And right here on the Kitsap Peninsula, Bainbridge Island wineries have scheduled a special event for April 23 and 24. You’ll taste locally made cheeses with locally made wine. More info at www.bainbridgewineries.com/winerytours

The following weekend, April 29 through May 1st is the Gorge Wine Experience  This three day series of events is for wine enthusiasts to learn about Gorge wine and meet the winemakers. There are over 20 wineries with activities throughout the Gorge.

Roll out the Barrel Aged Beer

While browsing the Washington State Visitors’ Guide recently, an amusing thought occurred to me. We all know where wine country is but where is beer country?

In this visitor’s guide, fun trips for visiting family and friends included boom towns, bike trails, fairways, volcanoes, heli-skiing, islands, rain forests and wine country but nothing about beer country.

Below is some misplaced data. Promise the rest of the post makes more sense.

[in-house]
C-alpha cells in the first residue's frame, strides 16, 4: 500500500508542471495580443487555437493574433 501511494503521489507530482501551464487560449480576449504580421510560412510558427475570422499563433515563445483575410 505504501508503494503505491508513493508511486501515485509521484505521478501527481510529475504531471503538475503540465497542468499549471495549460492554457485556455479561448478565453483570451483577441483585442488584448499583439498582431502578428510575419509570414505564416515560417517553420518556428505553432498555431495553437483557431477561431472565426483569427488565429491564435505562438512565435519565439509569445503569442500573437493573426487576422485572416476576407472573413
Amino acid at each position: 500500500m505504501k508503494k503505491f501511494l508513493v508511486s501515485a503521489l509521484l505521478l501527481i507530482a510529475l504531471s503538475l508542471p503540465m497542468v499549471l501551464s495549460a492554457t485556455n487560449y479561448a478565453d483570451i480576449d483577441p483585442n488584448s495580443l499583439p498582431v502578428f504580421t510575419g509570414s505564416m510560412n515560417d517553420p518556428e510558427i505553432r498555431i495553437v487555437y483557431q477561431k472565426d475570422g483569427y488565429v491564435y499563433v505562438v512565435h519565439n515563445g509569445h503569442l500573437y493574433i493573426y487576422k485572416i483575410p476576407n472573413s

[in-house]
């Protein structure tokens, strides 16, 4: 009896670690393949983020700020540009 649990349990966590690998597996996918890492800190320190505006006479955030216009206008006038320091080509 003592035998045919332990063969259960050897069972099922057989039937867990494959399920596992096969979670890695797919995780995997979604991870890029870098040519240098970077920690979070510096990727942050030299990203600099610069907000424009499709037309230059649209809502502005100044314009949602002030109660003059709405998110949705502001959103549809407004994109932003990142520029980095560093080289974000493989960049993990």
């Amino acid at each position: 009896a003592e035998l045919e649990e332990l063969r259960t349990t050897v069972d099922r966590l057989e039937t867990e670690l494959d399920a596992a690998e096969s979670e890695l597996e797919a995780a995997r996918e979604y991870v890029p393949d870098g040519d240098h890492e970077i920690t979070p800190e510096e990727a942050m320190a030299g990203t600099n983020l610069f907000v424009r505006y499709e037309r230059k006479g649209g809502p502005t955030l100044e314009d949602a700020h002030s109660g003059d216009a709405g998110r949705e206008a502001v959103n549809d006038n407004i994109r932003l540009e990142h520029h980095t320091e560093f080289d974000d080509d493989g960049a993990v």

So I did an online search for beer country. Nada. No where. Another search for hop country was darned fascinating. There is no such thing as hop country but there is Hick Hop Country which is a concept pertinent to beer in unique ways.

When you think about Wine Country, you envision vineyards, barrel rooms and tasting bars. You know this is where they grow great grapes, ferment and age fabulous wines. Federal Law actually requires the wine labels to inform you where the grapes are from be it Barossa Valley, Burgundy or Bainbridge Island. And this helps you understand the importance of wine regions where the wine grapes are grown to the wine’s quality.